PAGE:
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US Top Priority: Expand Investment and Commercial Ties with Iraq

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US Top Priority: Expand Investment and Commercial Ties with Iraq
Posted on 19 January 2013. Tags: 'Your Country' - United States
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By Stephen Beecroft, US Ambassador to Iraq.
Last month marked the one-year anniversary of the U.S. military withdrawal from Iraq and the beginning of a new chapter in our bilateral relationship. Over the past year, Iraq has assumed an increasingly prominent place in the region politically and economically.
For example, Iraq hosted an Arab League Summit as well as “P5+1” negotiations with Iran over its nuclear program. It now produces more oil than at any time in the last 30 years and is projected to be the fastest growing economy in the world in 2013.
The United States welcomes Iraq’s success and will continue to strive to support all the Iraqi people, through the Strategic Framework Agreement that governs our bilateral relationship, in safeguarding the constitutional rights of all citizens, providing essential services to the people, developing its economy, and establishing a modern military to defend its sovereignty.
For the United States, a top priority is to expand American investment and commercial ties with Iraq, especially since bolstering the private sector here is critical to growing the economy, reaching full employment, and raising the standard of living.
As a matter of fact, the U.S. Pavilion at the Baghdad International Fair in November featured a broad range of leading American companies eager to do business in Iraq. Iraqi exports to the United States rose 40 percent in 2011 while U.S. exports to Iraq rose 47 percent. Iraq recently took possession of an American-built Boeing 777 passenger aircraft, which can carry more passengers and cargo farther than any other jetliner today. Iraq also is scheduled to begin taking delivery of 30 Next-Generation Boeing 737s in mid-2013.

The United States government has demonstrated its commitment to Iraq’s development by investing nearly $8.8 billion since 2003 on infrastructure and projects promoting civil society, democracy, and economic growth, as well as projects focused on humanitarian assistance, education, health, and the environment.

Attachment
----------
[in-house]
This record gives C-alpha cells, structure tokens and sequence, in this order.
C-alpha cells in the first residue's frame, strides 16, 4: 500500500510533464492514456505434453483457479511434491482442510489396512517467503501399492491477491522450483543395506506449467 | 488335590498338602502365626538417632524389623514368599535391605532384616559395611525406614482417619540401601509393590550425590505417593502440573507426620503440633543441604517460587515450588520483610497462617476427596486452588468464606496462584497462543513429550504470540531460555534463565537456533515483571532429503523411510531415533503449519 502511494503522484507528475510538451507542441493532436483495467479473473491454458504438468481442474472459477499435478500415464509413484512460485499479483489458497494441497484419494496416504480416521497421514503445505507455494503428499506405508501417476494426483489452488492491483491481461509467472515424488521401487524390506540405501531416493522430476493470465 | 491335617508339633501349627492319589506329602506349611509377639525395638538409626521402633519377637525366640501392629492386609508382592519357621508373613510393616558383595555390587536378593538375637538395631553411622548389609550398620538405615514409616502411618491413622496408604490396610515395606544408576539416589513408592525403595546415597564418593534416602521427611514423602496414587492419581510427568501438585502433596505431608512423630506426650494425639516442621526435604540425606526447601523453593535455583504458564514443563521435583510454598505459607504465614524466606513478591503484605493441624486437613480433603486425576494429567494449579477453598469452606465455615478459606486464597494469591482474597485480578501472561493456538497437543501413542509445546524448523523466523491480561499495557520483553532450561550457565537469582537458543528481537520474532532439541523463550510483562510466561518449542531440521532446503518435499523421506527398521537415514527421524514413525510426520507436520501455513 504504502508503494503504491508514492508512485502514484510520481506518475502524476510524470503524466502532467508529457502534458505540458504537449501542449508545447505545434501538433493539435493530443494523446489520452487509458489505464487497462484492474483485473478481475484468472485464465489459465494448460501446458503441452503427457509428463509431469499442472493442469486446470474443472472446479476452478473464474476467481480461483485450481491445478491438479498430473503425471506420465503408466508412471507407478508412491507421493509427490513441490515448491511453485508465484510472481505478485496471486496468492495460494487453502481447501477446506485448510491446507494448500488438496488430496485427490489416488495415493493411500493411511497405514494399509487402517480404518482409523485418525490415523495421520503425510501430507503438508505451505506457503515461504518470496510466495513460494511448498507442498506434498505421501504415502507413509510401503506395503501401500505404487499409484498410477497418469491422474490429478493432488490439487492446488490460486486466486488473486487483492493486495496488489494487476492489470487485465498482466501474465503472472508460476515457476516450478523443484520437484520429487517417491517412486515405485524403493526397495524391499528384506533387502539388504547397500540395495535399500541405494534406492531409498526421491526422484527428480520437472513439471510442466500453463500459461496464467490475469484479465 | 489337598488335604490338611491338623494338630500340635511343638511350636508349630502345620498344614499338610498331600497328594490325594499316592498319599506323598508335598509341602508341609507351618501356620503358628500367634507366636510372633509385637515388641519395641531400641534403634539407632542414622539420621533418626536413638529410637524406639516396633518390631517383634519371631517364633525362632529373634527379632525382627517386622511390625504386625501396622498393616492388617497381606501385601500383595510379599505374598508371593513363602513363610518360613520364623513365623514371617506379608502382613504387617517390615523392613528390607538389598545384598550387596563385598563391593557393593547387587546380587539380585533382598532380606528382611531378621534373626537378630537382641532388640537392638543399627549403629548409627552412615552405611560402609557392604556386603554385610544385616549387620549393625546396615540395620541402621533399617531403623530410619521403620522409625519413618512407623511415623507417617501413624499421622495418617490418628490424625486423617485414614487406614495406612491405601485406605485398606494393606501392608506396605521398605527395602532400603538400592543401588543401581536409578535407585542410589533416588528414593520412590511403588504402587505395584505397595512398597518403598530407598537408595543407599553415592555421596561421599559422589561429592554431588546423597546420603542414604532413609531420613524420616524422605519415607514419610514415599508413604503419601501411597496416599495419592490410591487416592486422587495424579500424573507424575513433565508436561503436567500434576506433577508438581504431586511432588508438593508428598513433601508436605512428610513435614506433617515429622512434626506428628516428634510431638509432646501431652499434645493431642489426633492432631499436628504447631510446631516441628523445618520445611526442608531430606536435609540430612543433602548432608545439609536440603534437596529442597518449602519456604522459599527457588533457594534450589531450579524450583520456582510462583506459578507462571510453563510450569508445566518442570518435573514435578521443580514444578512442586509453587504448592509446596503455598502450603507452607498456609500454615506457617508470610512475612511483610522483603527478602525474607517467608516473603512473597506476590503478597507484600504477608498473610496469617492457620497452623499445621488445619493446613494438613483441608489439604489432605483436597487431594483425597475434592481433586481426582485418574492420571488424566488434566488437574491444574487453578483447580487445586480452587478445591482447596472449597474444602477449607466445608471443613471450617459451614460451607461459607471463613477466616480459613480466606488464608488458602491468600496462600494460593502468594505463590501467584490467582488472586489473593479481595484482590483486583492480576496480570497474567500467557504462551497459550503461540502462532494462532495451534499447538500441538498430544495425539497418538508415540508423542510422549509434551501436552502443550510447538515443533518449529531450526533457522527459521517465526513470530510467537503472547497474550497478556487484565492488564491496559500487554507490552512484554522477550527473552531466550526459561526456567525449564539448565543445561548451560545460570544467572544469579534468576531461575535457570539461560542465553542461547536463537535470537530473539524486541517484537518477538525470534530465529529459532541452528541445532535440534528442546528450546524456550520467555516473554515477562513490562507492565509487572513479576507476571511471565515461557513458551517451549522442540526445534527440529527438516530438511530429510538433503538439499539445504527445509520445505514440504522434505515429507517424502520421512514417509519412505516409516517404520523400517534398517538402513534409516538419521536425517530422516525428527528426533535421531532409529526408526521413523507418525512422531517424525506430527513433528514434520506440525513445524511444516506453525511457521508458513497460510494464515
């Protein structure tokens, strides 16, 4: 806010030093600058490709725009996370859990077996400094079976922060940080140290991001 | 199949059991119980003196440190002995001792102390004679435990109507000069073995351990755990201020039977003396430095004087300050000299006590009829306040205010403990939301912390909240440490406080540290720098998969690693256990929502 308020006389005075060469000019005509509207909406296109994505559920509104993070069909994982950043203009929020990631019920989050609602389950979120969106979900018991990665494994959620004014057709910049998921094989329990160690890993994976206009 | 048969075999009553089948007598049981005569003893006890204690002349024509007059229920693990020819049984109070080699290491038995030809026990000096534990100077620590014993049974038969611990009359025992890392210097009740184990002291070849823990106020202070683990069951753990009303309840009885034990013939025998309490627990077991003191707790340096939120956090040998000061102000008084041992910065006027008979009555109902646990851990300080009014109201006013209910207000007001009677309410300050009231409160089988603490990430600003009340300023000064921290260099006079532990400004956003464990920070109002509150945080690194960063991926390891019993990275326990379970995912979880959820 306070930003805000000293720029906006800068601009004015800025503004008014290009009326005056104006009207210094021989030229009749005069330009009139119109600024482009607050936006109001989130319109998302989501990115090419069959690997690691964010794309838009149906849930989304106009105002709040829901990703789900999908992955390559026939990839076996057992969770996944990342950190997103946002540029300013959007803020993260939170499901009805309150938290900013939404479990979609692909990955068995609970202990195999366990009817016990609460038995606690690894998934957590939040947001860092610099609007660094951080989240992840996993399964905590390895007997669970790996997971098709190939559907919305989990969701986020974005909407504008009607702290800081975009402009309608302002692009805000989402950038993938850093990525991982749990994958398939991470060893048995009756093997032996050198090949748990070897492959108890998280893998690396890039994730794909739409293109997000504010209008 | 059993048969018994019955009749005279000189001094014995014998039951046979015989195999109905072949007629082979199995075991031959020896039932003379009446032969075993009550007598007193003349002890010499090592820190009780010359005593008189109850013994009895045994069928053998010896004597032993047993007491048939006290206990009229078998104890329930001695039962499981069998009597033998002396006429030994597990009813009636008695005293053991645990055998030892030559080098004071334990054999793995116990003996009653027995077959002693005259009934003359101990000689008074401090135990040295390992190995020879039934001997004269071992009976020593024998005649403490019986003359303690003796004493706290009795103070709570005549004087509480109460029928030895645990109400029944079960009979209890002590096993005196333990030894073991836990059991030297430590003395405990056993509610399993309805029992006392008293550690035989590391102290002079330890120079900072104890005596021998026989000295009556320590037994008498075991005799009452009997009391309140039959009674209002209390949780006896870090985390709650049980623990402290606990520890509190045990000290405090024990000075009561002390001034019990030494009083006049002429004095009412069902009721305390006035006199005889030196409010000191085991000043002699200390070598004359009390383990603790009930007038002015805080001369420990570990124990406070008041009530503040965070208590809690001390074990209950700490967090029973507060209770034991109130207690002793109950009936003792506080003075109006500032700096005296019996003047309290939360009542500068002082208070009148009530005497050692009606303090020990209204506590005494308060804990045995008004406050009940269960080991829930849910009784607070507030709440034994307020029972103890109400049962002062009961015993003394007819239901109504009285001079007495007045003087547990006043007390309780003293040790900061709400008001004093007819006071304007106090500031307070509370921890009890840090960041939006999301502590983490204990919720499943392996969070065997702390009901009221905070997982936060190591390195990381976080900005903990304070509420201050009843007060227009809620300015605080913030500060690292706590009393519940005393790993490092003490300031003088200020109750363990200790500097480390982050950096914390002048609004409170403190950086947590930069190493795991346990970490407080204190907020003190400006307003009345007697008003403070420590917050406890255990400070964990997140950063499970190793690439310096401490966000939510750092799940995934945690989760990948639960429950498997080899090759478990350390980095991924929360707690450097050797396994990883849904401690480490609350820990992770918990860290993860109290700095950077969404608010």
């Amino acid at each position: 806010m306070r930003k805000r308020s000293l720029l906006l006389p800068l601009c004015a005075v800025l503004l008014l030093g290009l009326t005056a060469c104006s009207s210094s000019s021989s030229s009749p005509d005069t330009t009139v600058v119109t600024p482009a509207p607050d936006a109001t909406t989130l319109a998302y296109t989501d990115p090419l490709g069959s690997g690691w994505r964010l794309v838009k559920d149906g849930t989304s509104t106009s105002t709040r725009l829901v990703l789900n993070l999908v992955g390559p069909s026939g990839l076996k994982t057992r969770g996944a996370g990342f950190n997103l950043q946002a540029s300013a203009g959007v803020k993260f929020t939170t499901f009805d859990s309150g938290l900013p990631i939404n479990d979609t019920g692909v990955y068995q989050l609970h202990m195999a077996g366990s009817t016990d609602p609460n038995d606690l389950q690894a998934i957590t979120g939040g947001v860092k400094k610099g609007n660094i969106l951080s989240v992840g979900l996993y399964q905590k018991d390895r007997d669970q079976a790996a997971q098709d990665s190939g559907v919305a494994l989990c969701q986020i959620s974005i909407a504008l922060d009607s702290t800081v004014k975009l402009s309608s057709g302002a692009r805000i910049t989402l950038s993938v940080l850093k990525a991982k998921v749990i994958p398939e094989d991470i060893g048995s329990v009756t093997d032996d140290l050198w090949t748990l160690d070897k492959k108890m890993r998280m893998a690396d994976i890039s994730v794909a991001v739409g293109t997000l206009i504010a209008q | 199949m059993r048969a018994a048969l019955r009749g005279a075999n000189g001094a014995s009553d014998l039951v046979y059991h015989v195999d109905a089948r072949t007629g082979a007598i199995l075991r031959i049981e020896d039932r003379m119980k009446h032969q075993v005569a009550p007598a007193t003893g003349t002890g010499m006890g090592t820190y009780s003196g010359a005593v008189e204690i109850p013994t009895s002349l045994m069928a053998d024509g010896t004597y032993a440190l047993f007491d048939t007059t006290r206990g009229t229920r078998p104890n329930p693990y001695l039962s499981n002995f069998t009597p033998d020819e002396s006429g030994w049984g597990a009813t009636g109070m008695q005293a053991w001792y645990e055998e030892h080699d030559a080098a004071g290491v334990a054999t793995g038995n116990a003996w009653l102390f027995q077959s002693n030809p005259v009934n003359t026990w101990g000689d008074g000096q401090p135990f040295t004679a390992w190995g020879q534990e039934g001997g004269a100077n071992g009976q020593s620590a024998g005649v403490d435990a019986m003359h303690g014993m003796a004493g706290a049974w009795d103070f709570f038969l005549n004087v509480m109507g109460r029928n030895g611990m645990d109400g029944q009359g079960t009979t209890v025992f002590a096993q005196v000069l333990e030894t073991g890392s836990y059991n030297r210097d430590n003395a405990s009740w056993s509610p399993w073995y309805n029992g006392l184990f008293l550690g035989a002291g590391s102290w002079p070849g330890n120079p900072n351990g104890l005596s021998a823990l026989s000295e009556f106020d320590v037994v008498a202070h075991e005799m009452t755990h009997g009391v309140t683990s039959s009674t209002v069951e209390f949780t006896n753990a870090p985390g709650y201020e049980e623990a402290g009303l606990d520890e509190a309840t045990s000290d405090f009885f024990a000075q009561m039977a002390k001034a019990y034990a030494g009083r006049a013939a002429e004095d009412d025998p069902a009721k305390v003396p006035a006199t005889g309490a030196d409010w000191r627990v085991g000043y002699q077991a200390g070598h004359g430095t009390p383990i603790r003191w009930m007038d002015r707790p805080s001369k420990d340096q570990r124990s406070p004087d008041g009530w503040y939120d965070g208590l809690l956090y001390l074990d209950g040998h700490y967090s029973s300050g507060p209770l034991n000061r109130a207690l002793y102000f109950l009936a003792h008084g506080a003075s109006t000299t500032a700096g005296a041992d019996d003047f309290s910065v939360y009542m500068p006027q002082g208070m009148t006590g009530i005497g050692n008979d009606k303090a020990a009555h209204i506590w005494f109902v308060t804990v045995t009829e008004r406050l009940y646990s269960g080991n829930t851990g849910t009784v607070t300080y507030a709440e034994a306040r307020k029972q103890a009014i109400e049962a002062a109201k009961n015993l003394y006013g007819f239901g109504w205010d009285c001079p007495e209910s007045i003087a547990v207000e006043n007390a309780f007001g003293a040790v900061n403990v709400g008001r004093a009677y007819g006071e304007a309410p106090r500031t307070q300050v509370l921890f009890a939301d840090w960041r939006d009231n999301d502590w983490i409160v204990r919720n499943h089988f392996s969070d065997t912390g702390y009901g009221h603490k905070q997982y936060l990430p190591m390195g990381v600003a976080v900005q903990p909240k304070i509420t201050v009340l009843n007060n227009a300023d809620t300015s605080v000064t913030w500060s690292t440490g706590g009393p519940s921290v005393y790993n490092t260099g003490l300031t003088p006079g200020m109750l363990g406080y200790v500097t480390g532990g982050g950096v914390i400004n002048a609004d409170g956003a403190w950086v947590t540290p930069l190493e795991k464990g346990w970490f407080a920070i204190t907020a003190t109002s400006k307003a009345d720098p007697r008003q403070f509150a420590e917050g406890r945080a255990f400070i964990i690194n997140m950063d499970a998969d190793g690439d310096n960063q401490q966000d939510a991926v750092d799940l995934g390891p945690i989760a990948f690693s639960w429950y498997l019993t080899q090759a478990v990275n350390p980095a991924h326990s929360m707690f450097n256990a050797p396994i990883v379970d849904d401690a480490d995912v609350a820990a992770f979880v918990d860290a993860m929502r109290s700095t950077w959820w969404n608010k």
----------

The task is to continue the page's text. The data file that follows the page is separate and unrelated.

For example, the U.S. Agency for International development’s Community Action Program helped local communities from Dohuk to Al Anbar to Basrah complete 10,000 local projects, such as building schools, health clinics, roads, and water networks.
Even though U.S. troops departed over a year ago, we continue to work with Iraq to rebuild its military into a more professional and effective defense force that contributes to peace and security in the region. Through the Embassy’s Office of Security Cooperation, we are equipping Iraq with aircraft and naval vessels to help it protect its borders and meet its legitimate defense needs in the coming years. Our important military leadership, human rights, and technical training programs for Iraqi military personnel are part of a close and productive security relationship which we expect will grow and evolve for years to come.
The overall relationship between the United States and Iraq goes beyond politics, economics, and security. We are particularly proud of the people-to-people connections. We are supporting programs in the arts, sciences, and education and are partnering with universities throughout the country to institutionalize the educational linkages that are vital to both countries.

An increasing number of Iraqis are studying in the United States (up 31 per cent from last year) and benefitting from the best higher education system in the world. The Embassy sends hundreds of other young people for exchange visits to the United States, as well. We are also enhancing the bilateral cultural relationship by bringing musical acts, poets, filmmakers, and authors to share their perspectives with Iraqi audiences.
Over one thousand disadvantaged Iraqi youths are among those who have enrolled in our immensely popular English language programs, and our prestigious Fulbright Scholarship program funds more Iraqis to continue their graduate studies in the United States than students from any other country in the region. Americans and Iraqis are meeting, learning and working together in unprecedented numbers to help both our countries share a vibrant, prosperous, and democratic future.
The United States will continue to be a true friend to Iraq. We will help as friends do, be honest as friends are, and work together toward common goals as friends must. This is my government’s commitment and my personal promise.

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